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Mother, friends of murder-suicide victim Melissa Shoop hold memorial in her honor, speak out against domestic violence

Melanie Shoop says she's raising Melissa's two daughters and teaching them never to put up with domestic violence.

MAUMEE, Ohio — Family and friends of Melissa Shoop came together Thursday afternoon to remember the Maumee mother who was killed in a murder-suicide in 2019.

It comes two years after her death, which loved ones say should've never happened. 

On Oct. 21, Melissa was murdered at home by her ex-boyfriend, who later shot and killed himself. Melissa was 31 years old.

Police say she was shot by her ex-boyfriend, who later shot himself.

Melissa's loved ones continue to honor her life and fight against domestic violence.

"It's difficult. I mean, day by day we get along, but days like today remind us that we've lost so much in life," said Melanie Shoop, Melissa's mother.

Family and friends gathered at Anderson Park in Maumee, just a few houses down from where Melissa was killed.

"We just want to show support to the Shoop family," said Maumee police chief Josh Sprow, who attended the memorial. "You know, it's been two years now since the tragedy occurred. We want to just show our support to domestic violence victims."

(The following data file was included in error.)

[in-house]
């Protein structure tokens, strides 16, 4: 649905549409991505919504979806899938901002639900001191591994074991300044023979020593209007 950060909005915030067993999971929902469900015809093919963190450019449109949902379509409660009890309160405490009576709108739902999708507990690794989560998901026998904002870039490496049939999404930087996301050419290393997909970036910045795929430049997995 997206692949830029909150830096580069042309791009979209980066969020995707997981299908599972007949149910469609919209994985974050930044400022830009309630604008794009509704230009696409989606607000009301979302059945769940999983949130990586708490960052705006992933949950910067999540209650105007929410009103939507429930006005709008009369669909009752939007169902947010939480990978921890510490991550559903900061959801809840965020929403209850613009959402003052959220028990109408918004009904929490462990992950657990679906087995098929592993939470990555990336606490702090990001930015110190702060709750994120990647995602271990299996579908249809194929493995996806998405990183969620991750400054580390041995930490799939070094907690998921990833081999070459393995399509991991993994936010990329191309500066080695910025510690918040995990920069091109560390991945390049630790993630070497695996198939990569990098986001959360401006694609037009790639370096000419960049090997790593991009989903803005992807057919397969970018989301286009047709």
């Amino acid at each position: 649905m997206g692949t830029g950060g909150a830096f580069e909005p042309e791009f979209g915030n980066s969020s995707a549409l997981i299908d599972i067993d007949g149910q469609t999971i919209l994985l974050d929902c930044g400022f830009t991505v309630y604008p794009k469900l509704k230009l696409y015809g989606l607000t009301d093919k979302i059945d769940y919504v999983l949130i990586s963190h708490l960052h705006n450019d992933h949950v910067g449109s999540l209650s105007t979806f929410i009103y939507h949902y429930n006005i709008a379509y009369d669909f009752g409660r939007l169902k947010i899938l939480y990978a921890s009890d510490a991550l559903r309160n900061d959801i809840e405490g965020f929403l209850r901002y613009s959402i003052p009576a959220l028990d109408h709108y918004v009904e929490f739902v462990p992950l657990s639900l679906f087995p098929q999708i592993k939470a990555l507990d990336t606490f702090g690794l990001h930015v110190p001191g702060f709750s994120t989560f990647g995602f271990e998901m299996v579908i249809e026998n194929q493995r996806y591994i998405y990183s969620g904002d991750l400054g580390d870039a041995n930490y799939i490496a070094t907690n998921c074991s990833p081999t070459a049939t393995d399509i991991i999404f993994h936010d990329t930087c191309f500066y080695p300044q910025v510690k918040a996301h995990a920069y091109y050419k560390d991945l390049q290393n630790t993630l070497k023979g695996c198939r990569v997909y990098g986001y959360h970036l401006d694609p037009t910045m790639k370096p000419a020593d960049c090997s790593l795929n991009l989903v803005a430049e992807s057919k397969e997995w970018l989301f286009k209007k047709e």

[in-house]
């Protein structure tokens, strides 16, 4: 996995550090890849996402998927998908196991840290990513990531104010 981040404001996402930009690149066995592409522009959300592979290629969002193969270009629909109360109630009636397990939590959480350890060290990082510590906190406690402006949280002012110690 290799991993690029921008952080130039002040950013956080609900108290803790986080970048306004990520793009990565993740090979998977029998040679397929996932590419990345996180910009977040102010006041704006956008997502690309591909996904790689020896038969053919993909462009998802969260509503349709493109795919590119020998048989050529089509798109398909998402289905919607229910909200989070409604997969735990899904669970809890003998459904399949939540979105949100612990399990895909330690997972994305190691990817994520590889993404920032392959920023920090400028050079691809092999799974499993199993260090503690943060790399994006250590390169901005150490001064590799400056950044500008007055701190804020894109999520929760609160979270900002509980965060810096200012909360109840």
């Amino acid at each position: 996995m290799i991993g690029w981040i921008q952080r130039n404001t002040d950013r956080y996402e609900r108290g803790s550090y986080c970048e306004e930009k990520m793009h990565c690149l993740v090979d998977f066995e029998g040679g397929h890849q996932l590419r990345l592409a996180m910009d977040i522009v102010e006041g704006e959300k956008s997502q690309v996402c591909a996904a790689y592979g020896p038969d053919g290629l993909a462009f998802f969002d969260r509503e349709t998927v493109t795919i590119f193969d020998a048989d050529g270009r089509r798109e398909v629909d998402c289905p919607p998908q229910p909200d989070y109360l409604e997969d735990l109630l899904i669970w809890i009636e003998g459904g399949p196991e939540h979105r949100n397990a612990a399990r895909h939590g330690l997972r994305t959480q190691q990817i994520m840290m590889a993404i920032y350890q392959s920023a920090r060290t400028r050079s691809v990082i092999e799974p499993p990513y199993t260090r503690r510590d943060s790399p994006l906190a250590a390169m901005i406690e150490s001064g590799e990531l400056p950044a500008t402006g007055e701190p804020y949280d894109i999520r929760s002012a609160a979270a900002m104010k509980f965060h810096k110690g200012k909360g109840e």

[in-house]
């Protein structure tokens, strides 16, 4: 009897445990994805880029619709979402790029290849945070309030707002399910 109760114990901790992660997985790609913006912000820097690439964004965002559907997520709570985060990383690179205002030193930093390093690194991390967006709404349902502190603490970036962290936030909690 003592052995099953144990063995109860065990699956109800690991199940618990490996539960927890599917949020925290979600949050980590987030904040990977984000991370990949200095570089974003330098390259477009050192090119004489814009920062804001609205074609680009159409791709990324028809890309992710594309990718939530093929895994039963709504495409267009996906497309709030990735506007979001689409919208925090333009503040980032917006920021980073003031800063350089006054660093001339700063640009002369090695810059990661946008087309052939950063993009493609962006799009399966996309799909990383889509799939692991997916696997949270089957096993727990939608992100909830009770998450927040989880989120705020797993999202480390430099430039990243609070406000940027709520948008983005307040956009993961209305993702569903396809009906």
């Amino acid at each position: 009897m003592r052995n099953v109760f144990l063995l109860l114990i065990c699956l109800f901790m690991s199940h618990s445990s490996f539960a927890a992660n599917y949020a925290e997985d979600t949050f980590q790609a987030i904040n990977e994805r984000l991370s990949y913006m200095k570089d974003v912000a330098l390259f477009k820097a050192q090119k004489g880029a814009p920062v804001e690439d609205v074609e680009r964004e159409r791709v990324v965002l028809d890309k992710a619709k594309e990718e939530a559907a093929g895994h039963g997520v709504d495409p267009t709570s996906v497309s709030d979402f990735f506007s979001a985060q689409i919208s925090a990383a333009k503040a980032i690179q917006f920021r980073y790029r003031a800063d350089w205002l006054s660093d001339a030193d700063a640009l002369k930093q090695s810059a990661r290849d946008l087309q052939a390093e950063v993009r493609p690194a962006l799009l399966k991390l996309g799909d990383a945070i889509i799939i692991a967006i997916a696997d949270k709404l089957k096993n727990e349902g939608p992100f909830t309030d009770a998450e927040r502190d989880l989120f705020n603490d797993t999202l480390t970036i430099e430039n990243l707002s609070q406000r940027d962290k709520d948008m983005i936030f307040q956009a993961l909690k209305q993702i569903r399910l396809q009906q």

Melanie says the incident forever changed their lives, and she is now raising Melissa's two daughters.

"We just band together as a family. We have two little girls to raise. They live with me and my two sons step up and help me with them," said Melanie. 

She says Melissa's daughters Lily and Rose have many questions about their mother, and Melanie wants to teach them and other victims out there to never put up with domestic violence. 

"Get out. Leave. Whatever you have to do. Leave the car behind. Leave your cell phone behind. Leave your clothes behind. There are shelters downtown and there's Bethany House in Sylvania. Just walk away," said Melanie. 

Chief Sprow says domestic violence is a continuous problem in all communities.

According to the YWCA of Northwest Ohio, a woman is battered every 15 seconds in the United States. 

Melanie says that's too much, and she doesn't want Melissa's death to be in vain.

"We need a call for action, essentially, to help people. And we also need people to report. Women are abused all the time and don't report, so they need to report it," said Melanie. 

Melissa's mother also says the family is starting its own non-profit to fight domestic violence. 

It will be called Melissa's Garden of Hope Against Domestic Violence. 

The hope is to begin educating and assisting victims with the organization starting sometime in the spring.